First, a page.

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Old 30-08-2009, 17:09   #151
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Originally Posted by aspiringsailor View Post
I have never really understood why people use a percentage of the purchase price anyway. Say you take the same year boat and model. One costs 200,00 one 150,000. I would think the higher priced one was better taken care of needing less done. but if you use your 50% for instance you would be spending considerably more for a refit for the higher priced one, whereas you would think the cheaper one needed more work therefore the higher refit costs. .
- - Your example has a unusual condition set: "the same year and model" with a $50K difference (25-33% variation) in price on same boat. That kind of variation on the same year and model is highly unusual to see. One may be "low balled" due to damage or some major negative factor in which case you may need more than 50% to re-fit it.
- - The other higher priced boat may have just finished a refit and is ready to go which means the additional you need to spend will be less than 50% by a wide margin. But the determinant will be how far away from the BUC price for the boat are the two seller's prices.
- - Remember our % to refit is used for the actual buying price of the boat and not the seller's asking price. There is normally an average 33% difference between asking and finally buying price. So the 50% for refit would be on the buying price and for boats more than 10 years old. That is a big factor. Boats under 10 years old still have a some "life" left in their various systems before needing major overhaul or replacement (e.g. the standing rigging - a big $$ item).
- - As was also explained there is a huge variation in what one sailor considered necessary before sailing away and what another sailor thinks. That can vary from "it's not leaking that fast, let's go" to "I just need to finish this AIS integration to the flamilfizzzle computer whammy-watsis and then we can go". Average out all the cases over years of time and you get the "rule of thumb" of 50% of actual buying price.
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Old 30-08-2009, 19:40   #152
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When i think refit, i think hull structure, rigging, and so forth. The things that are neccesary. I dont think of the latest chart plotters and electronics as part of a refit i consider those upgrades and non essential. It seems that yall are throwing upgrades into the overall concept of what i perceive a refit. In that case your refit costs could be outrageous.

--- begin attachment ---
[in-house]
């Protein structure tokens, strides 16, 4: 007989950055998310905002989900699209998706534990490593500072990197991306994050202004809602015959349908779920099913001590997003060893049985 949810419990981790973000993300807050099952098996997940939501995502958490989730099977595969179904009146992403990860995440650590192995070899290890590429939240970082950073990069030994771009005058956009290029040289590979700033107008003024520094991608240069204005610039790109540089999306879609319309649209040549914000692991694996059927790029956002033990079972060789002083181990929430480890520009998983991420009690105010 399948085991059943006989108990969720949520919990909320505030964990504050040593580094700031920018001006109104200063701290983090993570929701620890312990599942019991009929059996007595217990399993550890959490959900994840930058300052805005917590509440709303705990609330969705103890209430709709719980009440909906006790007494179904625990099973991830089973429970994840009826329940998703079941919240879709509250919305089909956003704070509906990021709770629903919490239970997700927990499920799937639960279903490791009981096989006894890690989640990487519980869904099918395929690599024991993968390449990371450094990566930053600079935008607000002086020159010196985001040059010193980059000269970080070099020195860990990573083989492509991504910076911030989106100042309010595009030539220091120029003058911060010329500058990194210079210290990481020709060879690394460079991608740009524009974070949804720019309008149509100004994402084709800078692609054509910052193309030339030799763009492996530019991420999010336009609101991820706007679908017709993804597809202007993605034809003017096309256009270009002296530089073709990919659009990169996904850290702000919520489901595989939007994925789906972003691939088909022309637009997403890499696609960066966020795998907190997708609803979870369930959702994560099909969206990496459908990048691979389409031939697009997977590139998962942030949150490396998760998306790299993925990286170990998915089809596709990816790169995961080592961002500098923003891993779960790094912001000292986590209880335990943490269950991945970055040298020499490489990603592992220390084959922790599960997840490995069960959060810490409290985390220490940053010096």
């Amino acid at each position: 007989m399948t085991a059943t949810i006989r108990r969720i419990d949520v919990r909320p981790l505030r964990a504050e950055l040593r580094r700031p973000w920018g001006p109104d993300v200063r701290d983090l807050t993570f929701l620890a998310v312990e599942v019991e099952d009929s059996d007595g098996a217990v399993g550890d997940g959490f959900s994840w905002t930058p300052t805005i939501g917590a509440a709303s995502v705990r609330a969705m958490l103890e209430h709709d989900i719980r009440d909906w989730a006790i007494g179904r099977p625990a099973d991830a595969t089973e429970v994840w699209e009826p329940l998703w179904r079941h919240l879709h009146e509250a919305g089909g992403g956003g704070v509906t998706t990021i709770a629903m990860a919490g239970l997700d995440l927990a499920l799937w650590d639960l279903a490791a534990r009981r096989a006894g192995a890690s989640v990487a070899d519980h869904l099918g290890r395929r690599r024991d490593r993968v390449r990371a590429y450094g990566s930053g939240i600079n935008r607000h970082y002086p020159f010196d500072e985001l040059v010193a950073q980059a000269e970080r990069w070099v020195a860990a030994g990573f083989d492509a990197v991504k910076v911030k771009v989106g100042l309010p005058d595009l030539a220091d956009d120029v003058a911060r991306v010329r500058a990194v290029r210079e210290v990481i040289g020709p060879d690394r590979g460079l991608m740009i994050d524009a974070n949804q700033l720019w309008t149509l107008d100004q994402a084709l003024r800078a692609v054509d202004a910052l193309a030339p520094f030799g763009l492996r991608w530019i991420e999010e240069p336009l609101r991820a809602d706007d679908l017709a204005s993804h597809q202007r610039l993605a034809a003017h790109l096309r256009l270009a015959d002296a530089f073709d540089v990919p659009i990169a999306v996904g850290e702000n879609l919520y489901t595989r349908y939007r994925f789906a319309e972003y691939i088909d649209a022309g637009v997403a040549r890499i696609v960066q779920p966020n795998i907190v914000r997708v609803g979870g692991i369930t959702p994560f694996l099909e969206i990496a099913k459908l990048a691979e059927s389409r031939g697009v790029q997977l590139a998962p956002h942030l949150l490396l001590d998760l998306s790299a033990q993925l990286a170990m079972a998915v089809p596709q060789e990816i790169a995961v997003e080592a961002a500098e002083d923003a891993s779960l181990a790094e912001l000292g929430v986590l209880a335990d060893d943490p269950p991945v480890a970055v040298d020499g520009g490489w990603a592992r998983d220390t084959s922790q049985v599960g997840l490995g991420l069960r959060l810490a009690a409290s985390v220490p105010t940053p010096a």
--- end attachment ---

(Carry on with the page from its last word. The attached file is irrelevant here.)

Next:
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Old 30-08-2009, 19:42   #153
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the more i think about it the more absurd it becomes to even try to come up with a percentage to have as a "rule of thumb"
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Old 30-08-2009, 20:48   #154
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- -The rule of thumb is only put forth to help the prospective boat purchaser be aware that they maybe some serious or maybe minor problems with a very old boat (over 10 years) and help prevent the purchaser from spending all his money on the purchase and then end up crying while sitting with his thumb up his ....... and worrying about where to get the additional money to get the boat ready to go.
- - If the purchase is for a coastal, lake or local waters only boat then the navigational and other "upgrades" are not necessary. If the purchase is for a voyaging boat bound for the Islands or open ocean then navigation, life rafts, EPIRBS, etc. are all necessary expenses to keep you alive. It is extremely rare that an old boat will have functioning good electronics, and other necessary for living items inside the boat. Before you leave USA waters it is wise to have every system fully functional and reliable. Replacing or repairing "down island" is downright expensive and shipping in parts from the USA doubly expensive. It is cheaper to buy spares while still in the USA, then vacuum pack them and never use them rather than pay retail (plus) and freight and customs duties down island. And best of all about having "spares" onboard is the "perversity of the universe" rule that states that if you spent all that money and have it, you will never need it.
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Old 31-08-2009, 09:01   #155
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From my perspective after a very intensive 6 years of sailing (my boat was 20 and very well back then) the refit would be outrageously expensive - rigging, structure, engine, sails. Probably better to sell of and go for a less used sample.

But I can see it is a good option for a relatively young boat where her bad appearance is basically cosmetic (like faded gelco, etc.).

Anyway I know two things so far:

1) buy the better boat, spend less on refit, or
2) buy the cheaper boat and it WILL become the more expensive one (in the process of refit).

But is is all different for people with money and for those with lot of skill and plenty of time.

b.
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Old 31-08-2009, 09:39   #156
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Quote:
Originally Posted by aspiringsailor View Post
When i think refit, i think hull structure, rigging, and so forth. The things that are neccesary. I dont think of the latest chart plotters and electronics as part of a refit i consider those upgrades and non essential. It seems that yall are throwing upgrades into the overall concept of what i perceive a refit. In that case your refit costs could be outrageous.
Quote:
estarzinger: They are real numbers spent (total costs) in real refits for people that actually untied the dock lines and went cruising.